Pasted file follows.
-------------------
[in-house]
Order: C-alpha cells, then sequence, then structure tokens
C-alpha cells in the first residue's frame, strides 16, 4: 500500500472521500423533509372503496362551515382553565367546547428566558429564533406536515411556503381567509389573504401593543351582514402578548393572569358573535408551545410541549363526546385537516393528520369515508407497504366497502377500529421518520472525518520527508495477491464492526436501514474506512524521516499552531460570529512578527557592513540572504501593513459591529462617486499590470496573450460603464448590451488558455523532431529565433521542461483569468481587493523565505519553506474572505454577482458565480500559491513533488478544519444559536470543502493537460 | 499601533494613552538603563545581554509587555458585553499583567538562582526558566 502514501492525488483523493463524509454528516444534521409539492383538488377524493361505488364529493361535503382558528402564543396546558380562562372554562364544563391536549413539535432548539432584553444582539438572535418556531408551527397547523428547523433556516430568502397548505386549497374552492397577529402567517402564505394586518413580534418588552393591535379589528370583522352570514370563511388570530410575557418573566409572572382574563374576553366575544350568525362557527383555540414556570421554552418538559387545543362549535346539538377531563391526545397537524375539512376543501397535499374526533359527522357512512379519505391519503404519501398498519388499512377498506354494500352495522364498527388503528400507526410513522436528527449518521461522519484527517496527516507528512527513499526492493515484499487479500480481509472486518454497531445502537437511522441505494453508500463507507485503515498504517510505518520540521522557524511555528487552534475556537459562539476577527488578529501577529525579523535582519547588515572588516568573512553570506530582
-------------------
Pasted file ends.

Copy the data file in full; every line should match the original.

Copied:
[in-house]
Order: C-alpha cells, then sequence, then structure tokens
C-alpha cells in the first residue's frame, strides 16, 4: 500500500472521500423533509372503496362551515382553565367546547428566558429564533406536515411556503381567509389573504401593543351582514402578548393572569358573535408551545410541549363526546385537516393528520369515508407497504366497502377500529421518520472525518520527508495477491464492526436501514474506512524521516499552531460570529512578527557592513540572504501593513459591529462617486499590470496573450460603464448590451488558455523532431529565433521542461483569468481587493523565505519553506474572505454577482458565480500559491513533488478544519444559536470543502493537460 | 499601533494613552538603563545581554509587555458585553499583567538562582526558566 502514501492525488483523493463524509454528516444534521409539492383538488377524493361505488364529493361535503382558528402564543396546558380562562372554562364544563391536549413539535432548539432584553444582539438572535418556531408551527397547523428547523433556516430568502397548505386549497374552492397577529402567517402564505394586518413580534418588552393591535379589528370583522352570514370563511388570530410575557418573566409572572382574563374576553366575544350568525362557527383555540414556570421554552418538559387545543362549535346539538377531563391526545397537524375539512376543501397535499374526533359527522357512512379519505391519503404519501398498519388499512377498506354494500352495522364498527388503528400507526410513522436528527449518521461522519484527517496527516507528512527513499526492493515484499487479500480481509472486518454497531445502537437511522441505494453508500463507507485503515498504517510505518520540521522557524511555528487552534475556537459562539476577527488578529501577529525579523535582519547588515572588516568573512553570506530582